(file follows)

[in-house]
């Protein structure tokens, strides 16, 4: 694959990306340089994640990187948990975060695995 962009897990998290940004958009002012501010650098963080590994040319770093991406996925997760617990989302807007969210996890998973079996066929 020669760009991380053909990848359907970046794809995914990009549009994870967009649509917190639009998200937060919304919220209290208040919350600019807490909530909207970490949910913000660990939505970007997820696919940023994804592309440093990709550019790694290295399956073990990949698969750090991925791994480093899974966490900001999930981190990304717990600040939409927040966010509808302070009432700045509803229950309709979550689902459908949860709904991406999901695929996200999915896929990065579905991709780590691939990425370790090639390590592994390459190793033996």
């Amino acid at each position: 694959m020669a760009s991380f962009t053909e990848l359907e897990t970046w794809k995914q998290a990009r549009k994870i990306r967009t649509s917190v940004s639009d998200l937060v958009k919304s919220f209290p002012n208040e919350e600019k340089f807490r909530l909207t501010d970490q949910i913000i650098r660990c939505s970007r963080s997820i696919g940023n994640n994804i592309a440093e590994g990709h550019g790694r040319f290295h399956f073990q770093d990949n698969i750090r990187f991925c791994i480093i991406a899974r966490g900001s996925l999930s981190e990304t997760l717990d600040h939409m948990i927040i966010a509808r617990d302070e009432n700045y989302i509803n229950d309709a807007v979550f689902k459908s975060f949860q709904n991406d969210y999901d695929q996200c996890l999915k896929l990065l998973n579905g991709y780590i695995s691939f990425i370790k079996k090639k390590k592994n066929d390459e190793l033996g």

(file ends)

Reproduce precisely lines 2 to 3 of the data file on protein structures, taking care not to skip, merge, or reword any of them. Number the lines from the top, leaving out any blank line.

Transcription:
């Protein structure tokens, strides 16, 4: 694959990306340089994640990187948990975060695995 962009897990998290940004958009002012501010650098963080590994040319770093991406996925997760617990989302807007969210996890998973079996066929 020669760009991380053909990848359907970046794809995914990009549009994870967009649509917190639009998200937060919304919220209290208040919350600019807490909530909207970490949910913000660990939505970007997820696919940023994804592309440093990709550019790694290295399956073990990949698969750090991925791994480093899974966490900001999930981190990304717990600040939409927040966010509808302070009432700045509803229950309709979550689902459908949860709904991406999901695929996200999915896929990065579905991709780590691939990425370790090639390590592994390459190793033996």
């Amino acid at each position: 694959m020669a760009s991380f962009t053909e990848l359907e897990t970046w794809k995914q998290a990009r549009k994870i990306r967009t649509s917190v940004s639009d998200l937060v958009k919304s919220f209290p002012n208040e919350e600019k340089f807490r909530l909207t501010d970490q949910i913000i650098r660990c939505s970007r963080s997820i696919g940023n994640n994804i592309a440093e590994g990709h550019g790694r040319f290295h399956f073990q770093d990949n698969i750090r990187f991925c791994i480093i991406a899974r966490g900001s996925l999930s981190e990304t997760l717990d600040h939409m948990i927040i966010a509808r617990d302070e009432n700045y989302i509803n229950d309709a807007v979550f689902k459908s975060f949860q709904n991406d969210y999901d695929q996200c996890l999915k896929l990065l998973n579905g991709y780590i695995s691939f990425i370790k079996k090639k390590k592994n066929d390459e190793l033996g």